Holy overdue race report, Batman!
When long races don't go as hoped, I think I need a little additional time to be positive about them. Of course, this also means I'm less inclined to write a novel about the race, so maybe it's a good thing for those of you reading, huh?
So, step one. positive things about Chippewa Moraine:
~ I ran a 59 minutes PR. What's not to be happy about with that? Let's just ignore the differences in course difficulty between Wild Duluth and Chippewa :)
~ I ran 20 miles without stomach issues. That's longer than I went in Wild Duluth.
~ Except for the brutal finish hill, I ran every step of the last mile so I clearly had more left than I thought.
~ I saw a deer running through a knee deep swamp hole, had what I think was a Great Blue Heron yell loudly at me and watched an eagle soaring right where only I could see him through the trees.
~ My friends all tore the course up!
Still, I haven't been that disappointed in a race in a long time. I think the bad thing about not doing what you want in a race that goes for several hours is that you have plenty of time to mull things over and try to figure out what went wrong and what you can do to fix it. Sounds more like a good thing, really. I did try to take a step back and managed to get un-frustrated with myself - still frustrated with how the race was going for me but I stopped being down on myself for it. I don't think I did anything wrong per-say with this race. What did I want out of it anyway? I wasn't tapering - I wasn't planning on exactly racing or running very hard. In fact, I did my first official track workout of the year that Tuesday so it's not as though I was resting my legs beforehand. I wanted to figure out some eating and have a good stomach the whole way and just get a good long run under my belt. So really, I wasn't doing so bad. I hit mile 26 and was several minutes ahead of my Half Voyageur time. Again, different course, but still. I was frustrated with my stomach being nauseous and uphappy and with my legs also dying despite not going hard. I think having to walk so much and not swiftly with a nauseous stomach made my legs not want to start going again when they could. Plus the whole tired legs thing.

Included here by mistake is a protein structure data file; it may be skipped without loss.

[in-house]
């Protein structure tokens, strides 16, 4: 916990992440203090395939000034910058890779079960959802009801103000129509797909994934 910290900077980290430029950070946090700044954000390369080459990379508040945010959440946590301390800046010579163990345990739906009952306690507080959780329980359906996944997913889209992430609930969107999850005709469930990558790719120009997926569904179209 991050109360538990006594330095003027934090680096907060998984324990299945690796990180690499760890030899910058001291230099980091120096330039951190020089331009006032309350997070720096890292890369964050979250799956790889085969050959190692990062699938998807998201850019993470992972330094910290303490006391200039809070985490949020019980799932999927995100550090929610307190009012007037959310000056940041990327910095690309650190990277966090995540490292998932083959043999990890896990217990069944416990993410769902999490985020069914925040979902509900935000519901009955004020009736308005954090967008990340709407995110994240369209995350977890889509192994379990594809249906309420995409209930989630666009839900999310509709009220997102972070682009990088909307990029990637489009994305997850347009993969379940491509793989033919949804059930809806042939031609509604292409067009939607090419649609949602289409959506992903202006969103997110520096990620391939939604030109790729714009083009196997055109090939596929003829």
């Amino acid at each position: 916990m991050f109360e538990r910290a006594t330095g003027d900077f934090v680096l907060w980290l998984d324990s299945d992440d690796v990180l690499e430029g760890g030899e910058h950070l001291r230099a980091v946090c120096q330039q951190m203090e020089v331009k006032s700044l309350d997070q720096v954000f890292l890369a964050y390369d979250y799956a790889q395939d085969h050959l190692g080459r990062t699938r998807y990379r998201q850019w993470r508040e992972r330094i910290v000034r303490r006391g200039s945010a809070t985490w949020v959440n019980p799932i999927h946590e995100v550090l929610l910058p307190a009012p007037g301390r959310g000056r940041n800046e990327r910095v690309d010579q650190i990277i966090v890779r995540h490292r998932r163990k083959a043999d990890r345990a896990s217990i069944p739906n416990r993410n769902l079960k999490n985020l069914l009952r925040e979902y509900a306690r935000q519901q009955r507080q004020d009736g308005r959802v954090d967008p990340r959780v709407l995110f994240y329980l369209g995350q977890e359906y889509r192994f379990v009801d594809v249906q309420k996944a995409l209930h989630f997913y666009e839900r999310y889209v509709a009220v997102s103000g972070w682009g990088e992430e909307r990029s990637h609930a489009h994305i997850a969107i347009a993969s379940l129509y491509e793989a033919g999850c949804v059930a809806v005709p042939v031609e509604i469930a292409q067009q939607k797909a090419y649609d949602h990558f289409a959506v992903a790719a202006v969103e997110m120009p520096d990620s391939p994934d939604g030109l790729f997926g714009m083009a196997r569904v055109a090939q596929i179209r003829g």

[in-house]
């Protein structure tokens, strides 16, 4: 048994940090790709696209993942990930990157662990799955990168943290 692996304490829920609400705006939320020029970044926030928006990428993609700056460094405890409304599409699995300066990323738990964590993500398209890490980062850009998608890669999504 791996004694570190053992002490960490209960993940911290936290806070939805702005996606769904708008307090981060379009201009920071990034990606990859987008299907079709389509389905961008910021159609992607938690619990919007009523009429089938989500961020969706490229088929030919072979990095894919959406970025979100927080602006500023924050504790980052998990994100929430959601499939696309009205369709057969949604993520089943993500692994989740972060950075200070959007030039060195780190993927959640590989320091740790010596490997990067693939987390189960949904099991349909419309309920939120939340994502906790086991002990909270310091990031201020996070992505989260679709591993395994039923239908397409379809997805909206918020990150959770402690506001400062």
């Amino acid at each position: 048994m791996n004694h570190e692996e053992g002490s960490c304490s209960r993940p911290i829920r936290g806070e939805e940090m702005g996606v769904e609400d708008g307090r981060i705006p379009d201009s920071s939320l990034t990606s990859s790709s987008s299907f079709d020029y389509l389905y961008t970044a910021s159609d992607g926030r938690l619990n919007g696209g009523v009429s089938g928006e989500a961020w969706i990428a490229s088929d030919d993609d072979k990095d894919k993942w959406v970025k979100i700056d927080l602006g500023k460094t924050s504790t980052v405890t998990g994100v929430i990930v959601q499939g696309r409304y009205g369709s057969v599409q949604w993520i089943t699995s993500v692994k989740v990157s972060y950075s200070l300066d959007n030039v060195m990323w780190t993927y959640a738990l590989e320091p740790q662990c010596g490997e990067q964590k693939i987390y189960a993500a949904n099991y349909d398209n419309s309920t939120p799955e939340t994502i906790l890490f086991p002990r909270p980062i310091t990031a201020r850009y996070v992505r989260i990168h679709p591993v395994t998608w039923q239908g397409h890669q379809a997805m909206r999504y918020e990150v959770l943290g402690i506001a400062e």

This was only my second ultra! I did lots of things right and I learned some things for next time. Like peanut butter and jelly on white bread isn't quite what tastes good even when I'm interested in eating it (so maybe I'll have my Dad carry PB&J on bagels at Voyageur?). And my E-Gel goes down even when I'm not interested in eating it. And it's possible to be so sick of being passed that you want to scream at the next person who does . . .
So! I do highly recommend the Chippewa Moraine 50K. It's a gorgeous and very runnable course and well organized. Even with all the rain, there was minimal mud (though there was a spot where they was suddenly a small creek to cross on the way back that wasn't there on the way out). There's tons of water out there and the manned aid stations had lots of food when I went through them (though, apparently, I need to pause and peruse the tables a bit better since I missed banana bread!). The volunteers were, of course, pretty much all great, and there was lots of food at the end so you were bound to find something that looked interesting to eat. It's an out and back course, so you get the excitement of seeing everyone and the first/last 5 miles are marked which was mostly good on the way back in. It's a cheap race if you sign up early and the shirts are comfy and fit.
Up next for big races is the Spring Superior 50K. I want my stomach to behave even better so that I'm not panicking at mile 20 about doing 30 more in a couple months.